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test water horse drinking stream

When to test water a horse drinks?

If you want to analyse or test the water a horse drinks then Forageplus™ can answer your questions. Analysis to test water will make sense if you use a borehole or natural water source.

Why worry about horse drinking water?

Most people understand that horses should have clean, fresh drinking water available at all times. However, not many people consider the impact that the mineral status of water has on the maintenance of healthy horses. This is why it is important to test water that horses drink.

Just as forage, water has a significant impact on the mineral status and thus the health of horses.  If your horse has access to a borehole or natural water source then analysis to test water to determine whether it is fit for livestock consumption and whether mineral levels are impacting on health is wise.

How much water does my horse drink?

Water is the most essential nutrient needed to sustain life. In horses, it accounts for 50 to 70 percent of body weight.

Horses should have free access to fresh clean water at all times. 

As a guide a 500 kg horse will drink between 35 to 70 litres of water each day depending on:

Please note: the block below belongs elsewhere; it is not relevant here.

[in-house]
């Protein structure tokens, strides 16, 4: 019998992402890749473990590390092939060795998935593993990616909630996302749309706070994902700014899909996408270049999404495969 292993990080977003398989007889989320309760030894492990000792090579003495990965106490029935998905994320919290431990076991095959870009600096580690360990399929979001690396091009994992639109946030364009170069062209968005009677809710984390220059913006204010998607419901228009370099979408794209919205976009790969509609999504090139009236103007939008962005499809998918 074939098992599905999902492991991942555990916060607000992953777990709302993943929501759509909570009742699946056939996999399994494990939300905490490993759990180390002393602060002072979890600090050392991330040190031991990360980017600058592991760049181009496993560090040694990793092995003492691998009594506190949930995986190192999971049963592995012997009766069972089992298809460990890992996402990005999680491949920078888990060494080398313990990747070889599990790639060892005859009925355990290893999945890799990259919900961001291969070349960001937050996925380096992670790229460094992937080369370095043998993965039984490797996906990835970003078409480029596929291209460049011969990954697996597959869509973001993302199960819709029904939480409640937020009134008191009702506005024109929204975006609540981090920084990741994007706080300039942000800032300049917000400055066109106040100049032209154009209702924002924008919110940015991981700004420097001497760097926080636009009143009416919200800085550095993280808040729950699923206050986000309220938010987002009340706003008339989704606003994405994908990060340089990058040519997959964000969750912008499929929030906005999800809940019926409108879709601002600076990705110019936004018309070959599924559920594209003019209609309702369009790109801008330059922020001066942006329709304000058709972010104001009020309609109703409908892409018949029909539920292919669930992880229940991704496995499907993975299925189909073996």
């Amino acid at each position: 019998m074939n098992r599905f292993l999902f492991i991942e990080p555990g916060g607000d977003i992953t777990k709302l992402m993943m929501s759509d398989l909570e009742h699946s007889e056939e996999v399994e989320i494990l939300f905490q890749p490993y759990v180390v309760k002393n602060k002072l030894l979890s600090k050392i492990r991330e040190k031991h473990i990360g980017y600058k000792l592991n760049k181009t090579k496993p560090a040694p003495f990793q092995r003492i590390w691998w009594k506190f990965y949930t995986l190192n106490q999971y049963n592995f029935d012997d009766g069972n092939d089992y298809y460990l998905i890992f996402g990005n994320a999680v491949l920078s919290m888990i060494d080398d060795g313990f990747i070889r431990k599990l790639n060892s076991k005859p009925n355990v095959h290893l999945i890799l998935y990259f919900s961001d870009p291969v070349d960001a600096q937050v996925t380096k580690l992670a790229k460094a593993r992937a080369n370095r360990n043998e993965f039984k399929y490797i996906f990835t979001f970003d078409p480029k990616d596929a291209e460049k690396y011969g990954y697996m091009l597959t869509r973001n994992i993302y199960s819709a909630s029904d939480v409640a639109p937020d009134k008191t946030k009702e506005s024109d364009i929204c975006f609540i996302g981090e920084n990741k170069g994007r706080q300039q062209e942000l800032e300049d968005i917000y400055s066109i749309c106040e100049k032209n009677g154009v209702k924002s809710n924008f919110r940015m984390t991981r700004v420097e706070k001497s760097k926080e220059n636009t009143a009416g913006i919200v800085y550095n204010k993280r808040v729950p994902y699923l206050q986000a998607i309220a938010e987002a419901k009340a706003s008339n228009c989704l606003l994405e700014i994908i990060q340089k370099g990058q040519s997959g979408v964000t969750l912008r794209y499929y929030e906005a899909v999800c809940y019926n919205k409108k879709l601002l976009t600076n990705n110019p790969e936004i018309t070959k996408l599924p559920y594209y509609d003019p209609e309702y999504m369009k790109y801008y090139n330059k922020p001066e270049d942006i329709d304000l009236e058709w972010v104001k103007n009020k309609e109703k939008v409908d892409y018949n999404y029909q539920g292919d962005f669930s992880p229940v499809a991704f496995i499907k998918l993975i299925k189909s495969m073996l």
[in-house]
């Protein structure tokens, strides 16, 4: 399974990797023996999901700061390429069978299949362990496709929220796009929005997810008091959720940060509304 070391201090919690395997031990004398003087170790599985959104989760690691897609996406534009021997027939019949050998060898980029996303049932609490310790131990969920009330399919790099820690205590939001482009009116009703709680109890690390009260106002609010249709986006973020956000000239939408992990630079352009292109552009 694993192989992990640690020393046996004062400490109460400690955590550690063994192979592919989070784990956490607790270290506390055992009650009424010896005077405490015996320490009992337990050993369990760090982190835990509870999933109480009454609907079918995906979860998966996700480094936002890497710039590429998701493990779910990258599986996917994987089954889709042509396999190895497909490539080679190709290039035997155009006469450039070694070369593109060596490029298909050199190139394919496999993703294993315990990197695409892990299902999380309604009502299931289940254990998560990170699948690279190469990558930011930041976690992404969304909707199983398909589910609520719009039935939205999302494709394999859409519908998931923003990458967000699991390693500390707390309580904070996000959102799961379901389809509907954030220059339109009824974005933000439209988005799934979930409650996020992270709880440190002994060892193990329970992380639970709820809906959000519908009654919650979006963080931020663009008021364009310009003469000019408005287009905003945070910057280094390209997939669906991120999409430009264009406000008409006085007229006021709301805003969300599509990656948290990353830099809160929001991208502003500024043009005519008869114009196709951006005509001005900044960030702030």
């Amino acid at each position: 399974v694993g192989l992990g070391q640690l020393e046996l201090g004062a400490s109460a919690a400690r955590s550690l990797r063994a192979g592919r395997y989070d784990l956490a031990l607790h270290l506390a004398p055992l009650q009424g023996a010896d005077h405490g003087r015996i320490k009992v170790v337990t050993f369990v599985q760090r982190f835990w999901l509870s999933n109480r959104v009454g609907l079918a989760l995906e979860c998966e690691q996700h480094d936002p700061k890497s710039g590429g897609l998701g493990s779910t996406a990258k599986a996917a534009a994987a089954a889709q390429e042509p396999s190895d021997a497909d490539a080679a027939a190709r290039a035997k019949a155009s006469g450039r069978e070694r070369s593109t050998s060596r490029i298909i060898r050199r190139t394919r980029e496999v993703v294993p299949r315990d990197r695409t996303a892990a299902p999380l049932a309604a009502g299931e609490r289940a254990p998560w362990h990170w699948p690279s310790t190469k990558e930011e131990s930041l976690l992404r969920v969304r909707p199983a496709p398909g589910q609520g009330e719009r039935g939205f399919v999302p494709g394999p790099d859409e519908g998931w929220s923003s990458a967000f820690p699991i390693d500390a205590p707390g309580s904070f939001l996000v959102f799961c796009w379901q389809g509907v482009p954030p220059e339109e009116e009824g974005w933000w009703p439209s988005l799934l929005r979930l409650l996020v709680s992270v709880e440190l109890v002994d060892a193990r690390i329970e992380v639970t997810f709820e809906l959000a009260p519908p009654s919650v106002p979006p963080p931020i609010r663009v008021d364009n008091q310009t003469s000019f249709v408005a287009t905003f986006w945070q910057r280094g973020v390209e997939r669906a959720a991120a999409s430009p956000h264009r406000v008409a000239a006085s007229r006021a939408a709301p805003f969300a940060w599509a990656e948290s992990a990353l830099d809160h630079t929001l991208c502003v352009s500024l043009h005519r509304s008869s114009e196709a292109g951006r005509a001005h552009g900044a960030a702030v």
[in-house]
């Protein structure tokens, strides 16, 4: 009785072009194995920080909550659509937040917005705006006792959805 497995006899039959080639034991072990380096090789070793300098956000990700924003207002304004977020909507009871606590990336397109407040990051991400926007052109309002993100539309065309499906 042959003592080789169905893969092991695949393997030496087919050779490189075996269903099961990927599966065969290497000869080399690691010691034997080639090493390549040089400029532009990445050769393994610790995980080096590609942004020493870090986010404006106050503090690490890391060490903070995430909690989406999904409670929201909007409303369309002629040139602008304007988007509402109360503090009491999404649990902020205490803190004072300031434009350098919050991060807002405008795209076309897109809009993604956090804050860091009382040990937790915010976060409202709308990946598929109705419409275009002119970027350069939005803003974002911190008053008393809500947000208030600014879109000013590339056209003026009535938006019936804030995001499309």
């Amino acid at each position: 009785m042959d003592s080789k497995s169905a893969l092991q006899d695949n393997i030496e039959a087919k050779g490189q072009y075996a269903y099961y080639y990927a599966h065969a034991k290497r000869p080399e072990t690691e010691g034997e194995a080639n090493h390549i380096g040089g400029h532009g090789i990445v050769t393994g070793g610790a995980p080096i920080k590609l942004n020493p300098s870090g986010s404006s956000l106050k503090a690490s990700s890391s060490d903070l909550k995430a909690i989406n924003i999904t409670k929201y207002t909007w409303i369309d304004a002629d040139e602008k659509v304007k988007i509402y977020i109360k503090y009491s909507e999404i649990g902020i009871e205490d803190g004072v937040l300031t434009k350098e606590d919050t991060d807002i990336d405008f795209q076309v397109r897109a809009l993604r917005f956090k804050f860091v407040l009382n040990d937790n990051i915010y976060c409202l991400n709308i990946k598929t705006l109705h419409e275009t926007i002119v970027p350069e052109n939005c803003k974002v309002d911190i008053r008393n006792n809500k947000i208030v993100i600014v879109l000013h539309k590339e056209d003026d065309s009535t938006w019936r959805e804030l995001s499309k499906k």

• The water content of feed; the water content of green and growing grass can be very substantial whereas in hay it could be very low. The resting horse, grazing grass with a moisture content over 70% may not need to drink any water at all.
  • Ambient temperature; a rise in temperature from 15 degrees C to 20 degrees C will increase body water loss by 20 per cent and therefore increase an adult horse’s water requirements by about 5 litres.
  • Water loss from urine condensation and sweating: sweating from activity will increase water consumption dramatically.
  • Salt levels in the diet will increase water consumption.

What effect does water quality have on my horse?

Where water contains high levels of some compounds or elements this can play a big role in impacting horse health. Water quality may have a tremendous impact on water palatability, and water intake may decrease substantially when water palatability is poor. Signs that a horse is drinking water at poor and unhealthy levels include:

  • Decreased dry feed intake